The quick email is also very nice. I will create a separate tag for Freshmen Homework. If I keep the homework up to date on Things, I can quickly email it to students who were absent or parents that request it. The various Apps on the iPad do a great job integrating email so information can be quickly shared. Sharing information is crucial in education and Things for iPad makes this possible in a quick and easy fashion. 
Dropbox (Free)

I've written about my love of Dropbox before. I was talking to a new teacher in my building and I was sharing all of the wisdom I had to offer. After those 3 minutes we started to talk about some of the tech constraints she might encounter in the district. We currently have no way to access files on our school computer from home. If someone forgets a test they wanted to alter on the school computer, the only way the teacher could get it would be driving all the way back to school. Dropbox allows the teacher to store everything in the clouds and pull documents down when they need them. 

I have stored my documents on Dropbox and I couldn't be happier. I have access to all of my documents whenever I need them. This is handy when I'm walking around the room and a student ask for another copy of a handout. I can quickly send that document to them through email without having to dig in my file cabinet for an extra copy. It is important that teaches have access to information quickly because they need to pass it along to the students. Dropbox has never been a problem for me and I highly suggest you use it whether you have an iPad or not.

Diigo (Free)


Bookmarking tools are great for the classroom. In a previous post, I Heart Diigo, I talked about the wonderful things I was doing with Diigo. Bookmarking allowed me to present a series of sites to do research. Instead of just giving them the entire Internet to search, a handful of sites saved to Diigo allows a more controlled search. To really test the kids, you could throw in some unreliable sources to really test their research skills. 

For the iPad, Diigo collects the websites and allows the user to access them quickly. Instead of taking note after note from various websites, I can look at all site directly downloaded onto my iPad. I can use the different sites as I facilitate class discussion. The iPad allows for the collection of information in one spot. I'm a type of person that likes to move around the room and the iPad allows me to have all of the information at my finger tips without being chained to my chair. I can keep students on task and still facilitate class discussion. Diigo is a great tool for collecting information and sharing with others. That is one of the roles of a teacher. Using the iPad in the classroom has made that role easier.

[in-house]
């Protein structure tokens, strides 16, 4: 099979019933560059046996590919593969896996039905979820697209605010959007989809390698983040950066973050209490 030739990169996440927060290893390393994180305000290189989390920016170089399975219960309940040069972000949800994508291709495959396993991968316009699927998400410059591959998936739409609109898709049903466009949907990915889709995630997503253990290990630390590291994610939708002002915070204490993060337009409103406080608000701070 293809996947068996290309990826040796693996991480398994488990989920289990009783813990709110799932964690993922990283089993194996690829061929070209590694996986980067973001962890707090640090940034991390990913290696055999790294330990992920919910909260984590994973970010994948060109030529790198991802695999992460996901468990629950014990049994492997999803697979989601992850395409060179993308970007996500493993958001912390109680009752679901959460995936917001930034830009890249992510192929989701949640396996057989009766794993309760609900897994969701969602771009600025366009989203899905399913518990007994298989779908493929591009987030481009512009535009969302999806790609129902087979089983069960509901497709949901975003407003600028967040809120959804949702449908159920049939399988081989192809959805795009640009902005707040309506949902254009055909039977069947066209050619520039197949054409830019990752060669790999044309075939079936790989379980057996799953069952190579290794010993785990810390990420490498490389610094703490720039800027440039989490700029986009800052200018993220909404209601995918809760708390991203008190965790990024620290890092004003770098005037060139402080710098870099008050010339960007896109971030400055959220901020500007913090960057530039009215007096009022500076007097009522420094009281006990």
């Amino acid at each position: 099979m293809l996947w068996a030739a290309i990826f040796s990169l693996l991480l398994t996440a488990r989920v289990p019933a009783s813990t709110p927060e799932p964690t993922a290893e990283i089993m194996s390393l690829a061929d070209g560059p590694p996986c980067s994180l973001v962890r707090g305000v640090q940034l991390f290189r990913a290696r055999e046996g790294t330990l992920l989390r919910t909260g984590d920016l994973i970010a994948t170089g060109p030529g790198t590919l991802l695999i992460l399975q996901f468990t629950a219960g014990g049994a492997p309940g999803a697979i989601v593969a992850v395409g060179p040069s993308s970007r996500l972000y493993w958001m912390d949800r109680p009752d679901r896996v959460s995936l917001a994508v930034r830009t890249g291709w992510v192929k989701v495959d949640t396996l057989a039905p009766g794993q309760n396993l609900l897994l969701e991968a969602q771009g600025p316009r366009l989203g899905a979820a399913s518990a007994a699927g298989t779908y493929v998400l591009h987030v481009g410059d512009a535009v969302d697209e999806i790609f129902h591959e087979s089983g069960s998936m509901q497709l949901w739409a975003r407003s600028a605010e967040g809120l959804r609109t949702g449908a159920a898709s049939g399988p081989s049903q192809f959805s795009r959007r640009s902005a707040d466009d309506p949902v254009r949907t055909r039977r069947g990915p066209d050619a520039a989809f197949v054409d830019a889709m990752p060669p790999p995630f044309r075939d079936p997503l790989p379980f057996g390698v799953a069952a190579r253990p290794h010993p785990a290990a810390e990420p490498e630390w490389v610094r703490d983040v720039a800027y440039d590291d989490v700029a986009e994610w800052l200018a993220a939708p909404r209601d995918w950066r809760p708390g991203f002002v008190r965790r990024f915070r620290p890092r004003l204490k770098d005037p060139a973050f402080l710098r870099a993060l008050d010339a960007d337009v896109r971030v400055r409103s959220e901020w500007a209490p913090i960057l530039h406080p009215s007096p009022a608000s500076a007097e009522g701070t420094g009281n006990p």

Dictionary.com (Free)


This app is an obvious choice for an English Class. The Dictionary.com app is a Dictionary and a Thesaurus. Students have this thought that as an English Teacher, I know the definition of every word and multiple synonyms and antonyms. On the rare occasion that I do not have the definition on the tip of my tongue, this app allows a quick search for the right definition. I have hard copy Dictionaries in my classroom, but they are stored at the other end and it takes too long to look up a word. If a students asks me and I don't know, I can find the word much faster on my iPad than I ever could using the book version or the desktop version. It's a nice app that every iPad user should download.

These are just a few of the apps that I plan on using in my class this year. I'm sure there will be other apps that will come out or I will find that will be helpful in my class. My dear friend Kelly Tenkely has a great site, iPadCurriculum.com, that is filled with great reviews of apps for the iPad. Check out what she has to say and see what you can do with your iPad in the classroom.